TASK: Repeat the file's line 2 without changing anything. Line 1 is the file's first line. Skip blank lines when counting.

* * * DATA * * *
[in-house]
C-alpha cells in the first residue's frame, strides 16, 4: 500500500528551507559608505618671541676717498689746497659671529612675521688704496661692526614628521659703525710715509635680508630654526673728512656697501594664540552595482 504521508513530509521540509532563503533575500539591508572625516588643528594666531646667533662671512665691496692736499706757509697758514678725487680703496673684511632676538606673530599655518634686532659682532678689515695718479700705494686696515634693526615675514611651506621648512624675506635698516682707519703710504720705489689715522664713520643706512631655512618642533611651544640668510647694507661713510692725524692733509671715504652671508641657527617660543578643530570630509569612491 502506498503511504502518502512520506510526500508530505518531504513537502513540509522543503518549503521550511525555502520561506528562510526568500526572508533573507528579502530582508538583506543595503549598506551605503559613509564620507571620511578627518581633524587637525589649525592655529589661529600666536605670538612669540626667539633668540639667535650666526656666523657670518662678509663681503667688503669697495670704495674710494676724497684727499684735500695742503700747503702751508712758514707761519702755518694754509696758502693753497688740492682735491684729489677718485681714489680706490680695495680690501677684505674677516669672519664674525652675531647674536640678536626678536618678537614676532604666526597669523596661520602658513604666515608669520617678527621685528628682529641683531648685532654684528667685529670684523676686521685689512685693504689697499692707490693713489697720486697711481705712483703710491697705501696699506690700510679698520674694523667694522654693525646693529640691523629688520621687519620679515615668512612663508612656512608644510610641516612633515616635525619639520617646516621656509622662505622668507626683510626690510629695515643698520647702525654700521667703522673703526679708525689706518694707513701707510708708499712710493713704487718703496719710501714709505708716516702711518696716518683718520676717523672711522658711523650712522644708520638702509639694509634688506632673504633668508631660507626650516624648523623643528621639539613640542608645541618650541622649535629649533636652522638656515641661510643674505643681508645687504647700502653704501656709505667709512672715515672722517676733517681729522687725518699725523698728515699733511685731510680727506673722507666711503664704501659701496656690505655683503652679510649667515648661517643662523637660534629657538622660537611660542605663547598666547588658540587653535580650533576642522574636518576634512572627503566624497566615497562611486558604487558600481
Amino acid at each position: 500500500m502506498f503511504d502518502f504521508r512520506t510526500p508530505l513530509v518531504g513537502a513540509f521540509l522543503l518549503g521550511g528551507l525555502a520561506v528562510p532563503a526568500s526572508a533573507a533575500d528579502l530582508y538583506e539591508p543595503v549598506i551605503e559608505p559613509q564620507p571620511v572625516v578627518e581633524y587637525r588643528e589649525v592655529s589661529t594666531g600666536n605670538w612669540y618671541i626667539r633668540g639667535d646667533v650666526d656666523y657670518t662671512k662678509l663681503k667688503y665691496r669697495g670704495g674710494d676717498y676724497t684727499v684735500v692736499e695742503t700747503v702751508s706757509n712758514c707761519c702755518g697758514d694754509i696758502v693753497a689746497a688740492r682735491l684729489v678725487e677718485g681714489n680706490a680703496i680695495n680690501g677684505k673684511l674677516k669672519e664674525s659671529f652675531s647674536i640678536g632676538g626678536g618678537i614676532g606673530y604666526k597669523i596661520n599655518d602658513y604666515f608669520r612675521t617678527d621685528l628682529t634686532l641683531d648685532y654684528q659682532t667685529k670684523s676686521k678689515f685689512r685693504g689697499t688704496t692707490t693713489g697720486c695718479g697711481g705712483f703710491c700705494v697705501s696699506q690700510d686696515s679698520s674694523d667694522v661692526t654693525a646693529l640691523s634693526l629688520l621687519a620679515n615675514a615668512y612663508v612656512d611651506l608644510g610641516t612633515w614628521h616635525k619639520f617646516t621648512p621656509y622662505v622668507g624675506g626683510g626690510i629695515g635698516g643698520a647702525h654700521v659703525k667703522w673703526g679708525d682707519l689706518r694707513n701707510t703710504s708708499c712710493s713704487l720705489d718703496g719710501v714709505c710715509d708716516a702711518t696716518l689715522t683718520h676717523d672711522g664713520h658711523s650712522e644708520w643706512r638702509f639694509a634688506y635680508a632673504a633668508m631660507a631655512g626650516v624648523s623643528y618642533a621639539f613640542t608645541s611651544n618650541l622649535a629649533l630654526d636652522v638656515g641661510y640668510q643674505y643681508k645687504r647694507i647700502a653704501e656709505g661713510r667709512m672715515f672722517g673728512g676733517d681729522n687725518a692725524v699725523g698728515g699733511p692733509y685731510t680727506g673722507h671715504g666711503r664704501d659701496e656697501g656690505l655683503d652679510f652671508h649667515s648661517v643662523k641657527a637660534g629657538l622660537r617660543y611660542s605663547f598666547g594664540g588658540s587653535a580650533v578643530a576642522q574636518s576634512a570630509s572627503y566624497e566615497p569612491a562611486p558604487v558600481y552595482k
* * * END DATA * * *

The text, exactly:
C-alpha cells in the first residue's frame, strides 16, 4: 500500500528551507559608505618671541676717498689746497659671529612675521688704496661692526614628521659703525710715509635680508630654526673728512656697501594664540552595482 504521508513530509521540509532563503533575500539591508572625516588643528594666531646667533662671512665691496692736499706757509697758514678725487680703496673684511632676538606673530599655518634686532659682532678689515695718479700705494686696515634693526615675514611651506621648512624675506635698516682707519703710504720705489689715522664713520643706512631655512618642533611651544640668510647694507661713510692725524692733509671715504652671508641657527617660543578643530570630509569612491 502506498503511504502518502512520506510526500508530505518531504513537502513540509522543503518549503521550511525555502520561506528562510526568500526572508533573507528579502530582508538583506543595503549598506551605503559613509564620507571620511578627518581633524587637525589649525592655529589661529600666536605670538612669540626667539633668540639667535650666526656666523657670518662678509663681503667688503669697495670704495674710494676724497684727499684735500695742503700747503702751508712758514707761519702755518694754509696758502693753497688740492682735491684729489677718485681714489680706490680695495680690501677684505674677516669672519664674525652675531647674536640678536626678536618678537614676532604666526597669523596661520602658513604666515608669520617678527621685528628682529641683531648685532654684528667685529670684523676686521685689512685693504689697499692707490693713489697720486697711481705712483703710491697705501696699506690700510679698520674694523667694522654693525646693529640691523629688520621687519620679515615668512612663508612656512608644510610641516612633515616635525619639520617646516621656509622662505622668507626683510626690510629695515643698520647702525654700521667703522673703526679708525689706518694707513701707510708708499712710493713704487718703496719710501714709505708716516702711518696716518683718520676717523672711522658711523650712522644708520638702509639694509634688506632673504633668508631660507626650516624648523623643528621639539613640542608645541618650541622649535629649533636652522638656515641661510643674505643681508645687504647700502653704501656709505667709512672715515672722517676733517681729522687725518699725523698728515699733511685731510680727506673722507666711503664704501659701496656690505655683503652679510649667515648661517643662523637660534629657538622660537611660542605663547598666547588658540587653535580650533576642522574636518576634512572627503566624497566615497562611486558604487558600481